Happy trade season! July is one of the best times of the year to be a baseball fan. It combines all of the news, rumors, and intrigue of the offseason, but at a faster pace. Furthermore, this all happens while real, live baseball games take place, which of course does not happen in the winter.
Not too much has happened yet this year, but there’s plenty of excitement to come. Naturally, we’ll have you covered here at Beyond the Box Score for all the reactions and analysis as the trades come in. In the meantime, let’s take a look back at some of the big moves from last year.
Before the All-Star Break
June 26: Miami sends Adeiny Hechavarria to Tampa Bay for prospects. The Rays acquire a slick fielding, light hitting shortstop. Hechavarria will be a free agent next year, but he’s been a starter ever since the trade. The Marlins received Braxton Lee- a promising outfield prospect that’s seen a little action in the majors this year.
Middle of July
July 13: Chicago White Sox send Jose Quintana to Chicago Cubs for prospects, including Eloy Jimenez and Dylan Cease. Here’s the first blockbuster of the summer. Quintana is a solid #2 starter on a team-friendly contract through 2020. However, the White Sox received an enviable return of prospects. Baseball Prospectus ranked Jimenez the #4 overall prospect in baseball on their recently released Top 50 Midseason Propsects, while Cease placed #30.
July 16: Oakland sends Sean Doolittle and Ryan Madson to Washington for Blake Treinan and prospects. Doolittle and Treinan are both All-Star closers for their new teams. Madson has shown his age this year, but Luzardo looks promising as a pitching prospect.
July 18: Detroit sends J.D. Martinez to Arizona for prospects. Martinez was the biggest rental acquisition of the deadline. He somehow improved his excellent .630 SLG before the trade to a ridiculous .741 in Arizona. The Tigers received an underwhelming return of three fringe infield prospects.
July 19: Chicago White Sox send Todd Frazier, David Robertson, and Tommy Kahnle to the New York Yankees for Tyler Clippard and prospects. This was a huge boost down the stretch for the Yankees. Frazier provided power at the hot corner as a rental. Robertson and Kahnle bolstered an already-outstanding bullpen. OF Blake Rutherford and SP Ian Clarkin headlined the return for Chicago. Rutherford has played well in the minors while Clarkin has struggled.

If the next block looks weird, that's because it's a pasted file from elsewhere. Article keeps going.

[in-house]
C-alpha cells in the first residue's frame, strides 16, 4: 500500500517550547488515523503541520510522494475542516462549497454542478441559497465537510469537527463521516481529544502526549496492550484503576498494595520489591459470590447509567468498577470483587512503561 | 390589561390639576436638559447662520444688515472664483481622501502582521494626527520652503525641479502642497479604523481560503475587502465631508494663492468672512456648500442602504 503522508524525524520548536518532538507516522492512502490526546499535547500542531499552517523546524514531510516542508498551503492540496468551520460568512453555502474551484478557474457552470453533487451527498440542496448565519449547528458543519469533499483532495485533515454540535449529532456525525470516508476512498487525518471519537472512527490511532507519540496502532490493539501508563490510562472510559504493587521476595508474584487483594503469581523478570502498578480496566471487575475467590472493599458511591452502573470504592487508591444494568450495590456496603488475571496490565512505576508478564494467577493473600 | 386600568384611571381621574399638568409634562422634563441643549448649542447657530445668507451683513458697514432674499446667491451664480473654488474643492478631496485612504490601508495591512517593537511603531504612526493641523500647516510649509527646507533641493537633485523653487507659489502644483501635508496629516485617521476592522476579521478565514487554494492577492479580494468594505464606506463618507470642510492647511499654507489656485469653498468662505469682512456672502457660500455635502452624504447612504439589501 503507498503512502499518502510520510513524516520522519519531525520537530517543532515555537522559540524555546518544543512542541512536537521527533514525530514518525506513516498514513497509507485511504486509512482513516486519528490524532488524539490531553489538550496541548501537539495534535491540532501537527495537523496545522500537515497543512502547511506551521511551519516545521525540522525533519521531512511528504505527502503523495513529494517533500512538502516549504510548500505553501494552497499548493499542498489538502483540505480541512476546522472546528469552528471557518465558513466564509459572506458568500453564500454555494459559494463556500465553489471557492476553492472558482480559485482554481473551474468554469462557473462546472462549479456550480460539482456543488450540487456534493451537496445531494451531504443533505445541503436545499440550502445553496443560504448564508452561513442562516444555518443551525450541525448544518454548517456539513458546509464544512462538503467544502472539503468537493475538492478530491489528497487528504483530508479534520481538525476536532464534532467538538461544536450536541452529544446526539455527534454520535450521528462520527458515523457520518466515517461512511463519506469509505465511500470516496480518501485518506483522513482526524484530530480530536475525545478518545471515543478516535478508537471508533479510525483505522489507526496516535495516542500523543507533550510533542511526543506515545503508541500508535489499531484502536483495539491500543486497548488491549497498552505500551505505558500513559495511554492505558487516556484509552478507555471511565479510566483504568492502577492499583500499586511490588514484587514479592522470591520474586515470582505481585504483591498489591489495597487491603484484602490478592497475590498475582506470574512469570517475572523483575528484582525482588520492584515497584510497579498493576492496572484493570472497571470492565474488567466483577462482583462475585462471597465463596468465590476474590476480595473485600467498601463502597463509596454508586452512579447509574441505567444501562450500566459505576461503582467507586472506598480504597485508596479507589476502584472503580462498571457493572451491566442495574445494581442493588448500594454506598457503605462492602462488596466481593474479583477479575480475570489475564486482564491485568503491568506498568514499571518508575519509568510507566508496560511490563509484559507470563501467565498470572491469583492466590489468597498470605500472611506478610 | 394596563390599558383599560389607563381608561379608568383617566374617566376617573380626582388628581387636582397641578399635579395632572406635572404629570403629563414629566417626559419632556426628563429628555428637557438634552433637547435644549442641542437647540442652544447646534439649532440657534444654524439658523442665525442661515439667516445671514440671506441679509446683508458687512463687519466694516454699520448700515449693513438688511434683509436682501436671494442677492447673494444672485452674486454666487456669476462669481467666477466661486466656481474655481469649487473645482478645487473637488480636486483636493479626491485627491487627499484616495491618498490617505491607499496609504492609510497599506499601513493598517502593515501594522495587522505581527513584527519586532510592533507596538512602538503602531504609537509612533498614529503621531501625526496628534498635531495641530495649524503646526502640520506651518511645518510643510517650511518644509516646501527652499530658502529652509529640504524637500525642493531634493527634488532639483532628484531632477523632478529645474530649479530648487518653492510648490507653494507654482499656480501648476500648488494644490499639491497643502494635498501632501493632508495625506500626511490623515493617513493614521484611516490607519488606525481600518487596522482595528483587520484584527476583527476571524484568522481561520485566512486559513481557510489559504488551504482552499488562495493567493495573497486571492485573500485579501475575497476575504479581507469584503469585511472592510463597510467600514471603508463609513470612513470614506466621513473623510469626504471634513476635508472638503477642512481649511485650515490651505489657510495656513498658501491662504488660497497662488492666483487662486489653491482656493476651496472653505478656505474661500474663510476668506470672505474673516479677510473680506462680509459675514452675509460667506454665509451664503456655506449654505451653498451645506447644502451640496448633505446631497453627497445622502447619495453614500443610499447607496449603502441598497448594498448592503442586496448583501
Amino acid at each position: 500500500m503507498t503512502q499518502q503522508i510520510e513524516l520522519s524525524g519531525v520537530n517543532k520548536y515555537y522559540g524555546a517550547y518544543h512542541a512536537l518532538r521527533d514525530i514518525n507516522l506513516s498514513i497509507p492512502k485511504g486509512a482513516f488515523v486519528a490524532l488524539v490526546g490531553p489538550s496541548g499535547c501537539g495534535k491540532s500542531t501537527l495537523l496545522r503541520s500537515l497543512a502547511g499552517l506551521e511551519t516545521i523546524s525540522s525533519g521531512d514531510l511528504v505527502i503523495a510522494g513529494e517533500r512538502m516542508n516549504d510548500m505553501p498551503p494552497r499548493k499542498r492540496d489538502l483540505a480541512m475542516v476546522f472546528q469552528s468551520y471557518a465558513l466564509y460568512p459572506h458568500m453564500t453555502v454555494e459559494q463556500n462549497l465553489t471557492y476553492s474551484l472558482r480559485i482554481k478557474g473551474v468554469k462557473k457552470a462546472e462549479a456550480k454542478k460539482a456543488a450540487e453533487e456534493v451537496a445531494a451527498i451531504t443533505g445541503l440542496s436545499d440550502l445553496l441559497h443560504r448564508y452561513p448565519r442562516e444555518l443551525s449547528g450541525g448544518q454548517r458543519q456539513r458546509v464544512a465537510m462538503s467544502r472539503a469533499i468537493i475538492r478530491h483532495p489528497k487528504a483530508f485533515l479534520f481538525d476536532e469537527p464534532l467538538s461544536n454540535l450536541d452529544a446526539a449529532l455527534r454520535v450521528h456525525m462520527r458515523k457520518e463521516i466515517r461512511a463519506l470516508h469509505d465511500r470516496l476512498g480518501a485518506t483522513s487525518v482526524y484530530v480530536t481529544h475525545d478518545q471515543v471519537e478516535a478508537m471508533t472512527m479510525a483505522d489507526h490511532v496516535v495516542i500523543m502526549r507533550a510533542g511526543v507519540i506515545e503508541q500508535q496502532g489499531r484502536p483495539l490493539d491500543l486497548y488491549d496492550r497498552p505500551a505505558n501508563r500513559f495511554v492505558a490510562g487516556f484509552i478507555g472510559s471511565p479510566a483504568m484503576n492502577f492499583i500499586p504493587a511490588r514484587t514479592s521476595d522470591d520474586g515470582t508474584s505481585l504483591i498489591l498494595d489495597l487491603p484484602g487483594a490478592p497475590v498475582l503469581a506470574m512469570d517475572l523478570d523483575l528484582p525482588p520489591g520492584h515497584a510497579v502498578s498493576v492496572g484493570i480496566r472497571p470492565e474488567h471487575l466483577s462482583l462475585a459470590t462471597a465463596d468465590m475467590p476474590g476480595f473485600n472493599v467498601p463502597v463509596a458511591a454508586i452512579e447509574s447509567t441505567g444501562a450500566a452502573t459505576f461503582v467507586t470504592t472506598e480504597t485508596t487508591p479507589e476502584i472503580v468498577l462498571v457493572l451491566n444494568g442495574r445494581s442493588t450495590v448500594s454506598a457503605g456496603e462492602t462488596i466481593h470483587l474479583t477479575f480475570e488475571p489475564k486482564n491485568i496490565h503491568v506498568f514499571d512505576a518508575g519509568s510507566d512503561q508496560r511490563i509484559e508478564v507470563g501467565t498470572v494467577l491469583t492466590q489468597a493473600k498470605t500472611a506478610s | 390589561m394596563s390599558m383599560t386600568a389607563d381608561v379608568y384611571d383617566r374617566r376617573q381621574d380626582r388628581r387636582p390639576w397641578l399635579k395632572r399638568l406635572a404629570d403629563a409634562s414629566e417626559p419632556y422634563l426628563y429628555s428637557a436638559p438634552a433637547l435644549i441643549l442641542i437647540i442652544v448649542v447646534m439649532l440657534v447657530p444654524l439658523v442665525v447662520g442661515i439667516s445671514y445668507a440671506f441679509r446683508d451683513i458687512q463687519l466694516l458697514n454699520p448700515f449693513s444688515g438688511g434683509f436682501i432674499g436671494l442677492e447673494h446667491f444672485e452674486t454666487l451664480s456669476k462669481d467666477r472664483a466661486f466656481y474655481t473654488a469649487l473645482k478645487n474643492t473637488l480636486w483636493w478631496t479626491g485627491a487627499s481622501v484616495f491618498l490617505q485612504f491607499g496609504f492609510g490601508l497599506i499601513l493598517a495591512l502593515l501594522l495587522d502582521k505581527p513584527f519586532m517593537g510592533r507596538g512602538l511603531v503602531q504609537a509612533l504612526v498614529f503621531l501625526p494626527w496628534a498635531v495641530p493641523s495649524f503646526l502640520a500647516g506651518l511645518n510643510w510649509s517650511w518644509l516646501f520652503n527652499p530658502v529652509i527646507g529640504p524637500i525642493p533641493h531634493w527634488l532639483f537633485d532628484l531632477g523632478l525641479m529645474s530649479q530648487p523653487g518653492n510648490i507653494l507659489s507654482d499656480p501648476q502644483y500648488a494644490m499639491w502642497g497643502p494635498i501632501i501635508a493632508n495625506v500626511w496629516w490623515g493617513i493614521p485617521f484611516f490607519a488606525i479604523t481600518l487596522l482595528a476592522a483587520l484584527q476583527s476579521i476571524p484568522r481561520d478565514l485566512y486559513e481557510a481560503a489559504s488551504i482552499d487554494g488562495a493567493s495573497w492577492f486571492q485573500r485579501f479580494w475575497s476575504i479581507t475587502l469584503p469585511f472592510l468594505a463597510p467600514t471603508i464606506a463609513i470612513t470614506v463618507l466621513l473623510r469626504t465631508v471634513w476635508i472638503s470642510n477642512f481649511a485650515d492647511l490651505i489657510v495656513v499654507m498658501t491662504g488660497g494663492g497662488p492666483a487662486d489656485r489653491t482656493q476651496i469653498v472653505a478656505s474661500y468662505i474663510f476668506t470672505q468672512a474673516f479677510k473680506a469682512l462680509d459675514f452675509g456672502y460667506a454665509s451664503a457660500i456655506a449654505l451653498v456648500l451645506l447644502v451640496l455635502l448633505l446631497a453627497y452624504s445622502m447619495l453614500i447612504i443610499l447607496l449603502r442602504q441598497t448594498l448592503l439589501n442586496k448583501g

July 21: St. Louis sends Marco Gonzales to Seattle for Tyler O’Neil. Gonzales is one of Seattle’s two best starters this year. O’Neill crushed the PCL for a few months before getting called up to the majors, though he’s on the DL at present.
July 30: Texas sends Jonathan Lucroy to Colorado for PTBNL. Lucroy struggled in Texas but rebounded substantially in the thin air of Colorado. Nevertheless, it wasn’t enough to get the Rockies to the postseason.
July 30: Chicago Cubs send Jeimer Candelario and prospects to Detroit for Alex Avila and Justin Wilson. Avila and Wilson both slumped on the North Side. Avila’s power dissipated and Wilson lost the strike zone completely. Candelario shows promise as a young 3B for the Tigers.
July 31: Oakland sends Sonny Gray to New York Yankees for prospects. Gray pitched well during the final two months for the Yankees, but he faltered in the playoffs and has been mostly awful this year. Oakland received Dustin Fowler, who’s shown flashes of potential in the majors, Jorge Mateo, who isn’t hitting much in Triple-A, and James Kaprielian, who’s been injured since 2016.
July 31: Texas sends Yu Darvish to Los Angeles Dodgers for prospects. This was the biggest deal of the trade season, and it came in just barely ahead of the 4:00 EST deadline. (Actually it was announced shortly after the proverbial closing bell.) Darvish bolstered the Dodgers rotation down the stretch, and helped lead them to the an NL championship. The Astros blew him up in the World Series though, and he’s been injured for most of 2018 after signing with the Cubs. Willie Calhoun went to Texas in return, and looks to be gifted enough of a hitting prospect to overcome his inability to play any defensive position.
Naturally, there were plenty of other deals of lesser note along the way. There were also a few other trades in August of players who cleared waivers—most notably Justin Verlander. Nevertheless, this recap should give a decent blueprint for what to expect over the coming weeks.
Daniel R. Epstein is an elementary special education teacher and president of the Somerset County Education Association. In addition to BtBS, he writes at www.OffTheBenchBaseball.com. Tweets @depstein1983